It took me almost five years to write Half the Battle and it was no easy feat, considering everything that transpired. I mean, who really wants to discuss finding out the person you’re madly in love with is married, then going through a horrible breakup? But that’s not all, then to take prescribed steroids only to begin to hear voices, and eventually attempt suicide twice at home in the bathtub. But that’s not even the half of it, this is merely the prelude to the incidents that follow.
Writing Can Drain You
Some days I wouldn’t even write because it was just too dreadful and depressing to relive all over again. But I knew I wanted to get it out and inspire people from my story, however, that meant being as transparent as possible; that’s where the scary part crept in. If I were to expose my entire truth, that meant I would be opening my life up to judgment, ridicule, and countless opinions from every hand that purchased a book. But in the back of my mind, I kept reminding myself “this is beyond me, this is to help others”, so I had to strike the fear and type through tears.
My editor nominated me for GAYA (Georgia Author of the Year Award). Fate brought us together when it seemed I’d never get my book published. Initially, I thought I’d go the traditional route and hire an agent to pitch to a publisher, after eight-plus months of rejections I became discouraged, and decided to take a break to refresh and formulate a new game plan. This is where God intervened and placed me where I needed to be.
God Positioned Me Where I Needed To Be
My Auntie Robin and I met the pastor of the church down the street from my house and he was quite inquisitive. After telling him I was a writer, he wanted to know what kind of writing and how it could be beneficial to the church. I didn’t have a clue. Luckily my auntie jumped right in a bragged about me already being an author with Chicken Soup for the Soul and how I was looking for an agent for my memoir.
He looked me directly in the eyes and said: “You don’t need an agent, do it yourself.” After looking at my confused face he went on to tell me how he had an editor that he used and was able to self publish his own books; Nevertheless, he gave me her information, and as they say: “the rest is history.”
The editor and I meshed well immediately, and an added incentive is that she was literally ten minutes away from my house. She believed in the book instantly which I knew was genuine; and our working relationship began. I released Half the Battle and had the most successful book signing ever on January 11, 2020. A few months later my editor nominated me for GAYA in the memoir category; which I was ecstatic about. COVID-19 canceled the banquet; so the event turned into Facebook Live to my dismay.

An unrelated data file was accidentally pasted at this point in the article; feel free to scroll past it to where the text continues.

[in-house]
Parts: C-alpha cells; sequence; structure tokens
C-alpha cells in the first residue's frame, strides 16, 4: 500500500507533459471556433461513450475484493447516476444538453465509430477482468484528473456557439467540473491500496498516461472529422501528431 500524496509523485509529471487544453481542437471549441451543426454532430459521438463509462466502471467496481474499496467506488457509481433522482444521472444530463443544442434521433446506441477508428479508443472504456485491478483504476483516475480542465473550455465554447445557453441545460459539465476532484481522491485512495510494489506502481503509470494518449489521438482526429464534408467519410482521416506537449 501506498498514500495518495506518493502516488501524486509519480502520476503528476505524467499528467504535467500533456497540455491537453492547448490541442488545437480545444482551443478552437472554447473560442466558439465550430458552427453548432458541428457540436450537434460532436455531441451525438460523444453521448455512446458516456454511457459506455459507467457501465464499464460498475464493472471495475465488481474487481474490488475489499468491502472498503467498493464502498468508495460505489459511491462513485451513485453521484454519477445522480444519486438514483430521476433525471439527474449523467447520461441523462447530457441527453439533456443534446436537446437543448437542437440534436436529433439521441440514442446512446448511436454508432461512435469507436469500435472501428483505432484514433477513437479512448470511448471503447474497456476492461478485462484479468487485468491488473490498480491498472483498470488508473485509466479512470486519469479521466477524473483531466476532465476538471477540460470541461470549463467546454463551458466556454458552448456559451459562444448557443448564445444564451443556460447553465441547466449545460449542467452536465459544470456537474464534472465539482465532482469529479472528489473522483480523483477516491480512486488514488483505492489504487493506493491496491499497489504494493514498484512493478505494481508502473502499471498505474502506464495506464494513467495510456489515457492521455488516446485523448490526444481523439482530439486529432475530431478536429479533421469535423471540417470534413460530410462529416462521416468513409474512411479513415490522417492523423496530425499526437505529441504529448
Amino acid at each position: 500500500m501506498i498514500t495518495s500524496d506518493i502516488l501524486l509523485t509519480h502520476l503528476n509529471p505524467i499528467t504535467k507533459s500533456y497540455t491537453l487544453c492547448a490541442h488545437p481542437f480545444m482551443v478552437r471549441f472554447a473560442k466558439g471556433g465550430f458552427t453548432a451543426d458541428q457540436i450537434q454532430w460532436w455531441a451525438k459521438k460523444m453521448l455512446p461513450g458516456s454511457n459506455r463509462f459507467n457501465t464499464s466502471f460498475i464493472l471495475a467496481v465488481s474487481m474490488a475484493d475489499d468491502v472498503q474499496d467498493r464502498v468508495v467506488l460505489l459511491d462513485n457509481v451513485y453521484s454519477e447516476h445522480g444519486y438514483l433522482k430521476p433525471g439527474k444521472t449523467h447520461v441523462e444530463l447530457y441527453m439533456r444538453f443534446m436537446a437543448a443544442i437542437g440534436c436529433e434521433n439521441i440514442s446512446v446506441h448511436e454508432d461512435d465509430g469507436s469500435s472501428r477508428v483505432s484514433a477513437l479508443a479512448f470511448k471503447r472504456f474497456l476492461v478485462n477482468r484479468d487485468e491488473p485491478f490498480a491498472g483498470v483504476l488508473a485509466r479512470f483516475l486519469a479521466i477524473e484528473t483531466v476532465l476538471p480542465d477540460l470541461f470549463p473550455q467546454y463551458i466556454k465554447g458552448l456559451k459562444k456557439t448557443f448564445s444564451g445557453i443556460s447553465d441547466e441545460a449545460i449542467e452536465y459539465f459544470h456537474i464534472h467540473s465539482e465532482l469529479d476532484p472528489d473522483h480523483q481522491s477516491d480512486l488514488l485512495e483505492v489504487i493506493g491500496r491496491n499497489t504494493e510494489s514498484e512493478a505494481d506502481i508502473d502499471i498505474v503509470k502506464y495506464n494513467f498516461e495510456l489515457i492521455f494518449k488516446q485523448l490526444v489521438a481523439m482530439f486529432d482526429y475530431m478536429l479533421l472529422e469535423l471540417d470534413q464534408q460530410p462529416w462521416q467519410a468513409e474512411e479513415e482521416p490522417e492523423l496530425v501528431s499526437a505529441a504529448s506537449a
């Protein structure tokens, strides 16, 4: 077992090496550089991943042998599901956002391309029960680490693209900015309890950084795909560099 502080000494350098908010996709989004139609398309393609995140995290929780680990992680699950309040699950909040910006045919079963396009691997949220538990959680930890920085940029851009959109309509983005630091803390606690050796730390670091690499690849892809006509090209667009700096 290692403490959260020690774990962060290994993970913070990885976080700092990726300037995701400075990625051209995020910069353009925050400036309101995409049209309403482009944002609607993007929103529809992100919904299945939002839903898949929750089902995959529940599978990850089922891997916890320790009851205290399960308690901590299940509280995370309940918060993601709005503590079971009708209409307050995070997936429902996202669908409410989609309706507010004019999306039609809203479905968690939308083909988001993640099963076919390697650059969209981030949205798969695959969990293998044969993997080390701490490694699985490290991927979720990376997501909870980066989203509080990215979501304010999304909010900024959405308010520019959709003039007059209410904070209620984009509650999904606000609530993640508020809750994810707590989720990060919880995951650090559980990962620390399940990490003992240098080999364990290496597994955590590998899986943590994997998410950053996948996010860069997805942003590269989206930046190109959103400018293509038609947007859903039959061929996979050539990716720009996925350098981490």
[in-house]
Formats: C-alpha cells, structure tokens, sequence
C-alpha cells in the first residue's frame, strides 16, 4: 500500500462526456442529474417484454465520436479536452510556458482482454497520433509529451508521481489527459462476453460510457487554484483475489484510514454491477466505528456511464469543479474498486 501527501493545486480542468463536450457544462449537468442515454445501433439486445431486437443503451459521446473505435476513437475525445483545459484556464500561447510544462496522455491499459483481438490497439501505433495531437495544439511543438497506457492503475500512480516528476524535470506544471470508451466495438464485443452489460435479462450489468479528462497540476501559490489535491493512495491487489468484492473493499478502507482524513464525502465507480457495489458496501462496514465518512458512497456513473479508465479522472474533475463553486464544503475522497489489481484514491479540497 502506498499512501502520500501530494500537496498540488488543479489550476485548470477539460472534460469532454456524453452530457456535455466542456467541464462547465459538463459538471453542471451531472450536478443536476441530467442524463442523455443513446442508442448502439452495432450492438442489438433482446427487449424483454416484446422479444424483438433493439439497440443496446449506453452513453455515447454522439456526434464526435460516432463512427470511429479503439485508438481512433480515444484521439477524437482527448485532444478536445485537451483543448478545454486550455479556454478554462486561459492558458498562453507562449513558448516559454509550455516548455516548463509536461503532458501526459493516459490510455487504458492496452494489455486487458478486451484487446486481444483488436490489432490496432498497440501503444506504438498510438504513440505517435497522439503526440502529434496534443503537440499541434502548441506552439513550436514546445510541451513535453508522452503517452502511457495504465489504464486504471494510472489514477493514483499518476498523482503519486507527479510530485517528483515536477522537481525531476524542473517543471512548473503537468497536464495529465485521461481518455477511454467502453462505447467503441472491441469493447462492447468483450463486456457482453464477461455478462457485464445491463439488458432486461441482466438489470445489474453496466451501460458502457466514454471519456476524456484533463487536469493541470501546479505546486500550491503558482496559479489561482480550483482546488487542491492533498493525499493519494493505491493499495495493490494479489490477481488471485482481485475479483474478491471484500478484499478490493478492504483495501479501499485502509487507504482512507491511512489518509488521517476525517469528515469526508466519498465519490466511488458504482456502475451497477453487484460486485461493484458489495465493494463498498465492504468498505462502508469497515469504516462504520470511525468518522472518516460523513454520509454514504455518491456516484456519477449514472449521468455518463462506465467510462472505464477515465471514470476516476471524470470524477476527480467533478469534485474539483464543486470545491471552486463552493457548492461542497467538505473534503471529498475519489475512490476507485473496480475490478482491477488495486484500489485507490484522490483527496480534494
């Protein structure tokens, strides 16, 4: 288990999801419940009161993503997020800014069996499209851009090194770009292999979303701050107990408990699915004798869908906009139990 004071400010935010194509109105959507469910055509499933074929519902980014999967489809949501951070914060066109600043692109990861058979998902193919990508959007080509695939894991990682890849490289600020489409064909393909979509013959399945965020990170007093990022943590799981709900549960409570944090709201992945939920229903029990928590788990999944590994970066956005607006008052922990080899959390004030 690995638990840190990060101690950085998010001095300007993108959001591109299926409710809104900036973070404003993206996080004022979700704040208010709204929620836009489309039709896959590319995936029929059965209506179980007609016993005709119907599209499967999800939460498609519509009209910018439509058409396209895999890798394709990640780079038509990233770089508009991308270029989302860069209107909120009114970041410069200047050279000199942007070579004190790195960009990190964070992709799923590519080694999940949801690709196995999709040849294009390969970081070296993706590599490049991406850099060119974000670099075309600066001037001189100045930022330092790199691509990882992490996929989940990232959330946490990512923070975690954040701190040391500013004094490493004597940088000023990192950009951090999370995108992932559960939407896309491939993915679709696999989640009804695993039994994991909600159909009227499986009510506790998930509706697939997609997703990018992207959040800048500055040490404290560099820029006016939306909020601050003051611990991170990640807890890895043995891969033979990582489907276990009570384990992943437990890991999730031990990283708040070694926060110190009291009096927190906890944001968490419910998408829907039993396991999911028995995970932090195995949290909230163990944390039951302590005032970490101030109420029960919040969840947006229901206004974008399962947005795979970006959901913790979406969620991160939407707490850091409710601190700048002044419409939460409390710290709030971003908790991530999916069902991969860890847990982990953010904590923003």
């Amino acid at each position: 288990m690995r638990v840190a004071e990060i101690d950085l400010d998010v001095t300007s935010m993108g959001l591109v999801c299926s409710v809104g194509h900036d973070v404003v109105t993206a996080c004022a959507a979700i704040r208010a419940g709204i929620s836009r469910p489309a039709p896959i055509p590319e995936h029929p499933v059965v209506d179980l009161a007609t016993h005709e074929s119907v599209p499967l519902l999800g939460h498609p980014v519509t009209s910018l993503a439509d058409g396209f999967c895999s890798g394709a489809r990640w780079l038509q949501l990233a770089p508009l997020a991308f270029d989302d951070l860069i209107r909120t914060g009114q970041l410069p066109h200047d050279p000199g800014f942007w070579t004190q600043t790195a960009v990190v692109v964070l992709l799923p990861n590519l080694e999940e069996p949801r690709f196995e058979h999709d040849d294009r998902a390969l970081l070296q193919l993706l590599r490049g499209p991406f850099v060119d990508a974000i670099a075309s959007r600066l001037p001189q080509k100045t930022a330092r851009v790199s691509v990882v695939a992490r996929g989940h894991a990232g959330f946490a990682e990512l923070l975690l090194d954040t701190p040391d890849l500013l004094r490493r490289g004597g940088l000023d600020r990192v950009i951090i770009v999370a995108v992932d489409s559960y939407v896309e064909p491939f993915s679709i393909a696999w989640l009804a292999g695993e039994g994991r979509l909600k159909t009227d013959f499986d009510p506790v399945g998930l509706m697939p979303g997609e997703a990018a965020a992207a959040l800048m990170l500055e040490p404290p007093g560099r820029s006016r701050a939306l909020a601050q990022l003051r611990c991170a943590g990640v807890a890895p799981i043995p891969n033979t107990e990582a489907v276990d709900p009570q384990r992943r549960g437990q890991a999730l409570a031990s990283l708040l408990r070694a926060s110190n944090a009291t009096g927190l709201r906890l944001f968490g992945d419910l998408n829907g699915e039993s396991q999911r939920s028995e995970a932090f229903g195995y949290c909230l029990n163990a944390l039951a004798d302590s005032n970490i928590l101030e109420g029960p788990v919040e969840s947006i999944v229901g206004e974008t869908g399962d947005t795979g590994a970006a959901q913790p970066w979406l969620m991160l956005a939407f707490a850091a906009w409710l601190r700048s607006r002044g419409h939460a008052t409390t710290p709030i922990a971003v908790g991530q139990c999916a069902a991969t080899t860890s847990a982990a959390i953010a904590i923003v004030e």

However, 06/13/2020 at 10 am my mom, her best friend Starr, and I watched intently in the living room; the lady on the screen called off the nominees for each category, then its rightful winner. Oh my, such a dreadful anxious feeling it was to sit through. But I did. And I didn’t win.
This Is Only The Beginning
Although I felt cheated, I paused for a second. I put my entire soul into that book. Half the Battle is my baby, for I have no real offspring but the. All of my life is compacted into its presence. And they couldn’t see that? Feelings of defeat began to creep, and my support system shot them completely down. My mom and Starr spoke life into me, saying: “You’re still a winner”, “You were nominated for your first book, that’s a big deal”, and “Great job for even being nominated.”
We then took pictures with the balloons Starr bought me; and once we posted them online, the love overflowed with everyone congratulating me. That made everything worthwhile. It made me feel like my purpose is bigger than me; I am merely a vessel.
How could one feel down after that? I didn’t win, but I never take a loss. This will only drive me to go harder with my next book, and the one after that. I have people that believe in me, support me, and understand the journey I’m on. I have everything I need.